The decision in Shannon thus illustrates the second reason why I conclude that the defendant's reliance on Griffin is misplaced. Hygrade is moving for dismissal on the pleadings. Class discovery has not been completed and class certification has not yet been addressed by this Court. Thus, in contrast to Griffin where the Court of Appeals had a full record upon which to determine standing, here in a challenge to standing on the pleadings, the court must "presum[e] that general allegations embrace those specific facts that are necessary to support the claim." Lujan v. Defenders of Wildlife, 504 U.S. at 559; Anjelino, 200 F.3d at 90. Secondly, as long as it is permissible under Falcon to permit class certification where the discrimination occurs in the "same general fashion," as a condition precedent, it must be that a plaintiff may have standing to bring such "across-the-board" claims. Shannon v. Hess Oil Virgin Islands Corp., 100 F.R.D. 327, 335 (D.Vi. 1983) ("Shannon II"). Thus, although standing is a threshold issue, when it is clear that a named plaintiff has presented a case or controversy between him or herself and his or her employer as to some claims and has alleged a factual nexus to widespread and pervasive discrimination, it is inappropriate to dismiss the claims for lack of standing at the pleading stage. See Central Wesleyan College v. W.R. Grace & Co., 6 F.3d 177, 187 (4th Cir. 1993) (it was not an abuse of discretion to conditionally certify class action and delay ruling on the issue of standing until discovery of the relevant underlying facts was complete). Indeed, I conclude that to grant the relief sought by Hygrade would be to commit the very same error for which the district court in Falcon was criticized, namely the determination of class status without a sufficient evidentiary record. Shannon, 96 F.R.D. at 240.

It may be that the narrow exception articulated in Falcon may not afford much to the plaintiffs in their pursuit of class certification. It does, however, at least provide them with a basis upon which to complete class discovery, move for class certification and then proffer evidence, in accordance with Rule 23, that the injuries allegedly sustained in hiring, promotion and discharge occurred in the same fashion and a class including these categories should be certified. Shannon, 96 F.R.D. at 242-43.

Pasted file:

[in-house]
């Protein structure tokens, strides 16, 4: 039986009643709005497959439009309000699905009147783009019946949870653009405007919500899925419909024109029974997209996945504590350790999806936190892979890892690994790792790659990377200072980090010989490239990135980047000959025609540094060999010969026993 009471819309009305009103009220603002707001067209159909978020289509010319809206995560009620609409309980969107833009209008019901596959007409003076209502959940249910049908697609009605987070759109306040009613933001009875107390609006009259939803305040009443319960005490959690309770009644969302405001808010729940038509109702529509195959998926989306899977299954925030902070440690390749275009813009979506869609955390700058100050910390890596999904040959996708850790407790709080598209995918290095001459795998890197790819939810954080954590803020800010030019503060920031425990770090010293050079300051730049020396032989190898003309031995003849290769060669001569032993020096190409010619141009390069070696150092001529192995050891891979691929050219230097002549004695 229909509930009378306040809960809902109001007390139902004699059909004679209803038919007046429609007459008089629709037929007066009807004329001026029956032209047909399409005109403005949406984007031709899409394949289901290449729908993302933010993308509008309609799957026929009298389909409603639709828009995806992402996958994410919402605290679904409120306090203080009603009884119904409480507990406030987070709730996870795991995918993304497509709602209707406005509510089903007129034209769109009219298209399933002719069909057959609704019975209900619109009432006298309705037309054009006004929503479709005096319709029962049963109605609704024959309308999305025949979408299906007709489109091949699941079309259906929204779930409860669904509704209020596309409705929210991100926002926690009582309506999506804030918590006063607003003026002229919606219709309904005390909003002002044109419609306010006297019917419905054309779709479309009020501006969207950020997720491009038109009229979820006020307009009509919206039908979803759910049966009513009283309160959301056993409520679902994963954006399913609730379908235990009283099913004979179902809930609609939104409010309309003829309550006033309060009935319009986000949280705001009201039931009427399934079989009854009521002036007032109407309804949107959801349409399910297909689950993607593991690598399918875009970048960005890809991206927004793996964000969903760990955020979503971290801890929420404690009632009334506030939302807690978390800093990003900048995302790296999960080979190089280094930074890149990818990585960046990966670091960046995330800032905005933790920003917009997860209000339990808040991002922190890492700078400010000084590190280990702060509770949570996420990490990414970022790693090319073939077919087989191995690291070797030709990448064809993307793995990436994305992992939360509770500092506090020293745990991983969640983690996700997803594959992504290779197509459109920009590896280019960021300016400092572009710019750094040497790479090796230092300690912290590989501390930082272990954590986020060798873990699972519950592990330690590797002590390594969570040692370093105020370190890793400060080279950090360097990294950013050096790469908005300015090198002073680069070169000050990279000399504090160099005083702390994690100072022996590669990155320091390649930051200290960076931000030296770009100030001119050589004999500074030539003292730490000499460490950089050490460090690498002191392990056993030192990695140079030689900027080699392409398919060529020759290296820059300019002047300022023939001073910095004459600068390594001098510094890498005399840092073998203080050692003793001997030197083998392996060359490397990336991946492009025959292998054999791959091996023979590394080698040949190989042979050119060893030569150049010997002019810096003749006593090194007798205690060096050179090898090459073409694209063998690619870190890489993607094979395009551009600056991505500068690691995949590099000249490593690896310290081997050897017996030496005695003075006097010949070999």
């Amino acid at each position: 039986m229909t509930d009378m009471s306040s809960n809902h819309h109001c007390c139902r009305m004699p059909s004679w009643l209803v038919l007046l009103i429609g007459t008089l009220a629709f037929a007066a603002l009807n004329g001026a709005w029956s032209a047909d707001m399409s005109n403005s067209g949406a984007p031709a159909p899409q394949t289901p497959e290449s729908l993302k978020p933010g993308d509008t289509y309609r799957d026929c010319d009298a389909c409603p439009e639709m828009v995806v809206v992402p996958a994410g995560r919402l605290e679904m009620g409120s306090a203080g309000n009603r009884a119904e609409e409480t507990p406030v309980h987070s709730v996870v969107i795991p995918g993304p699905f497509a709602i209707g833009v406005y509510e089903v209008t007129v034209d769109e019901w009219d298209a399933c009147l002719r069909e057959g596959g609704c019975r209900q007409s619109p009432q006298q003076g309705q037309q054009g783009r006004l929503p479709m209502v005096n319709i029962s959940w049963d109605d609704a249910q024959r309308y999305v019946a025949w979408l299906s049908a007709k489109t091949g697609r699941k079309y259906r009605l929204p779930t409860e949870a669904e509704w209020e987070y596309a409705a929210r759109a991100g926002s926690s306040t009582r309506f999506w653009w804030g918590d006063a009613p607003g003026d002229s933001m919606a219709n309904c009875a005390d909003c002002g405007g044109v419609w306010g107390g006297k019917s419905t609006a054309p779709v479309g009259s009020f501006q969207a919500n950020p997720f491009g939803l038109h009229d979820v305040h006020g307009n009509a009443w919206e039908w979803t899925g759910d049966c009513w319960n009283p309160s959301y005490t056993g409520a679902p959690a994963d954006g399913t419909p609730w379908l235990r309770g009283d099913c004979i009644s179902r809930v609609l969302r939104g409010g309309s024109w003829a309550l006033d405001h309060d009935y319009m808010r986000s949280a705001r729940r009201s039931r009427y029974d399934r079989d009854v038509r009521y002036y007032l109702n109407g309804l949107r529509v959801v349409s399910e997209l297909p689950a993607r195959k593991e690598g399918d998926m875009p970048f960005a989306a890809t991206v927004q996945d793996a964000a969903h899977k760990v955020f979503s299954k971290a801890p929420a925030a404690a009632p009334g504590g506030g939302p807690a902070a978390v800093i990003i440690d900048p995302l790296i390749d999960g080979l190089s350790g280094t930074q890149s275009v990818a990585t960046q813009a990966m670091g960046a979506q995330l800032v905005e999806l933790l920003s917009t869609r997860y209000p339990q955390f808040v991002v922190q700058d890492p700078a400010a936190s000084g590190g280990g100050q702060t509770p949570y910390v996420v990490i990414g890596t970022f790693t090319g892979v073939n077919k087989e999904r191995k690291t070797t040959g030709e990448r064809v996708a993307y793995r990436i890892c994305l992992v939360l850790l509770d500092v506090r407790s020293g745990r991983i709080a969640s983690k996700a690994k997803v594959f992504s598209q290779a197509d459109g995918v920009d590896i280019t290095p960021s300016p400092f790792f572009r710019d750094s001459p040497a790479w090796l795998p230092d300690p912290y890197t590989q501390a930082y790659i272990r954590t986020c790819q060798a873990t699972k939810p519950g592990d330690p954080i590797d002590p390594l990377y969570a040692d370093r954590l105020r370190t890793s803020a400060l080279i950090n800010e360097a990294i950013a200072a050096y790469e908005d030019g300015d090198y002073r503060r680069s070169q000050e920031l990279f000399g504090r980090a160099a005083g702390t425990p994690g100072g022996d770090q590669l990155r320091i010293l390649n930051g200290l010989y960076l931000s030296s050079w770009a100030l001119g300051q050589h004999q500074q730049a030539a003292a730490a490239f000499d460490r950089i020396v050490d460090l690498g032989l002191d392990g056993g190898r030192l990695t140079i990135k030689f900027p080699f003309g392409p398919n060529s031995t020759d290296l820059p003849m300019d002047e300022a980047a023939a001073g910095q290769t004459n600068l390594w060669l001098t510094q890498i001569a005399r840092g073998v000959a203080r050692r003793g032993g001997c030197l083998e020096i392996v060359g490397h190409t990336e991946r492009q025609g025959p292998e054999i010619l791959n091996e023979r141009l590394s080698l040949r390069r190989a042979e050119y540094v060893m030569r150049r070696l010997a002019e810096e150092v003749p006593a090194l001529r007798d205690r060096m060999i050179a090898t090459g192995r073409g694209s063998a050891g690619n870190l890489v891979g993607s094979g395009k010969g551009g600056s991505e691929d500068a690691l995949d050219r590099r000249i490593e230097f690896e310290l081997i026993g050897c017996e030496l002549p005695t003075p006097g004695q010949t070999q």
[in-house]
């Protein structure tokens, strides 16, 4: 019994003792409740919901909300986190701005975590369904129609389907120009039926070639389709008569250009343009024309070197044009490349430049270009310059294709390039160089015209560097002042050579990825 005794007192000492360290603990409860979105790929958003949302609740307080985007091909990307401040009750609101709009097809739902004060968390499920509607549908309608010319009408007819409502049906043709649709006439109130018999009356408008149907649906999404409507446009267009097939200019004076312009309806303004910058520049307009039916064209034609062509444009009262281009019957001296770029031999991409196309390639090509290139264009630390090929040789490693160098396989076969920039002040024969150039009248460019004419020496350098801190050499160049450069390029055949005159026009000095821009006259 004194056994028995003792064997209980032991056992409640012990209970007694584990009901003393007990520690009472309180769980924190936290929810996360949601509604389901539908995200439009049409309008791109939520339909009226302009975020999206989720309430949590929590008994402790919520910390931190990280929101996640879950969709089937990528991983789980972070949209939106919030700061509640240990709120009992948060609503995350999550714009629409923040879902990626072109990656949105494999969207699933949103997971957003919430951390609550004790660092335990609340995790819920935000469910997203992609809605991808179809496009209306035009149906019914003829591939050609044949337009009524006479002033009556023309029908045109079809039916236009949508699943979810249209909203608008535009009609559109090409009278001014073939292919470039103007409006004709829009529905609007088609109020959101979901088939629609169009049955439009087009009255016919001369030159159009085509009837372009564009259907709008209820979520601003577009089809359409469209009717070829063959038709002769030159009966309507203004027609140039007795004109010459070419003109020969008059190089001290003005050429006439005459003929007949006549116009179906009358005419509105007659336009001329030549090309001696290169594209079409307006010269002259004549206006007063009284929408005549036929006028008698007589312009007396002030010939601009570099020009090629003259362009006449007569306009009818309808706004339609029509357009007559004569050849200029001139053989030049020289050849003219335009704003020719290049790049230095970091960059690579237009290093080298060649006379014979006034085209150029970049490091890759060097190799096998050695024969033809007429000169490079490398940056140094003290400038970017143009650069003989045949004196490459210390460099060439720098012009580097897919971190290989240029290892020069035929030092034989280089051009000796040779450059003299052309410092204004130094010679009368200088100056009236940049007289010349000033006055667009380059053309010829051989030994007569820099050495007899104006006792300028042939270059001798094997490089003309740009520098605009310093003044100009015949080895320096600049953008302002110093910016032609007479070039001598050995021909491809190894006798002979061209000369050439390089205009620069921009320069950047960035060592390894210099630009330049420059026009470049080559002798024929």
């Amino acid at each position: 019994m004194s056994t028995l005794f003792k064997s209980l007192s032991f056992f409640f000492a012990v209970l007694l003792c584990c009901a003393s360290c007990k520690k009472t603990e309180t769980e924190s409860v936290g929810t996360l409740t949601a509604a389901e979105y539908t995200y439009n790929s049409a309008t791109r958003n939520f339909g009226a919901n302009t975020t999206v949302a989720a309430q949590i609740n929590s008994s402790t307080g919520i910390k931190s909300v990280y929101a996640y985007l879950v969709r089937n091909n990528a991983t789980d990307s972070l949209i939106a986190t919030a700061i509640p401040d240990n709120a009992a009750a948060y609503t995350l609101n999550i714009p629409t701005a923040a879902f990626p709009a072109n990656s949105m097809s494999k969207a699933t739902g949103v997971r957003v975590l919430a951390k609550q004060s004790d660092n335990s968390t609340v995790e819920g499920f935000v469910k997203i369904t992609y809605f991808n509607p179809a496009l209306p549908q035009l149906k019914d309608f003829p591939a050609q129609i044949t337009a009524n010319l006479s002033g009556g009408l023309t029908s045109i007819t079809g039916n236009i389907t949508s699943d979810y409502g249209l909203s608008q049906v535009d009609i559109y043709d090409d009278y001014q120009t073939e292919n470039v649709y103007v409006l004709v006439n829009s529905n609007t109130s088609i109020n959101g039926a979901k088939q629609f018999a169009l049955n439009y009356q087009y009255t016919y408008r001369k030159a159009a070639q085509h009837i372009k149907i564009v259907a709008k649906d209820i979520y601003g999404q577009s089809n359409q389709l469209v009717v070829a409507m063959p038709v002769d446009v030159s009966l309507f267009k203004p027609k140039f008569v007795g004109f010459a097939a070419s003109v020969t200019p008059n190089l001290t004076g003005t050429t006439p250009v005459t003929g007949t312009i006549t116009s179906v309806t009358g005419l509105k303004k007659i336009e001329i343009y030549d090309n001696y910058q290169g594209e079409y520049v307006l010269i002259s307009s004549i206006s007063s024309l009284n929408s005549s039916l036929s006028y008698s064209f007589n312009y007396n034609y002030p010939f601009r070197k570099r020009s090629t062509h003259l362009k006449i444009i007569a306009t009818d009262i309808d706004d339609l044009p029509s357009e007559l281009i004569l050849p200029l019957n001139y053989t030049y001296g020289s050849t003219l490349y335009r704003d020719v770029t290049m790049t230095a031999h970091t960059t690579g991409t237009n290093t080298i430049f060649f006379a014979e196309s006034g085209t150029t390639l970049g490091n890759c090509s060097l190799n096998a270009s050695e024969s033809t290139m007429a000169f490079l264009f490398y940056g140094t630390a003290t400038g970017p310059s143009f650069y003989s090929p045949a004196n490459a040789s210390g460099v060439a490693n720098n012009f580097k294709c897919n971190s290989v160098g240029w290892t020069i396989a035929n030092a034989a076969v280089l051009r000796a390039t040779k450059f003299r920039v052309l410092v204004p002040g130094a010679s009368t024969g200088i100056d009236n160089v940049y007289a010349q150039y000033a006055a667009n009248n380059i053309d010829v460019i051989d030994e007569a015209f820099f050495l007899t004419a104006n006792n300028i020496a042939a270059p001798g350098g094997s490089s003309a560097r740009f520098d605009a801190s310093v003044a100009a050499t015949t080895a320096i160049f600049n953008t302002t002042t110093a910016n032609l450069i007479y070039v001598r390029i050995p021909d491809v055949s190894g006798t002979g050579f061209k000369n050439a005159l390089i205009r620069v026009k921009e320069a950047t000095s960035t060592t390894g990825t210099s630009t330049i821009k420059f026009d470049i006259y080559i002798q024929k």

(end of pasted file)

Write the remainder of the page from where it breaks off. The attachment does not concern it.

Here, the allegations set forth a number of specifically described employment practices, of which some provide the basis of the individual claims asserted by each of the named plaintiffs. Conversely, at least some of the class action allegations can be said to be "fairly encompassed" by the individual claims. In addition, the plaintiffs assert that decisions with respect to the challenged practices are highly subjective and concentrated in a small central group of people. I conclude that the amended complaint is not so lacking with respect to the challenged policies and acts of Hygrade as well as the concomitant injuries to the plaintiffs as to require dismissal of the class action claims prior to both the completion of class discovery and the formal request for class certification. Shannon, 96 F.R.D. at 239-240 ("the concern of the Court in Falcon was not with the lack of specificity of the pleadings, it was with the lack of specificity of the application for class certification").

I am thus persuaded that the plaintiffs have a sufficient interest in the outcome of the challenged employment practices to survive dismissal of their class claims on standing grounds. I therefore hold that the plaintiffs have presented an adequate case or controversy and have standing to raise the class claims. Hassine, 846 F.2d at 176 n. 3; Shannon, 96 F.R.D. at 236 ("the asserted lack of specificity of the individual claims asserted by each of the named plaintiffs provides no basis on which to dismiss any of the corresponding class claims prior to the completion of precertification discovery").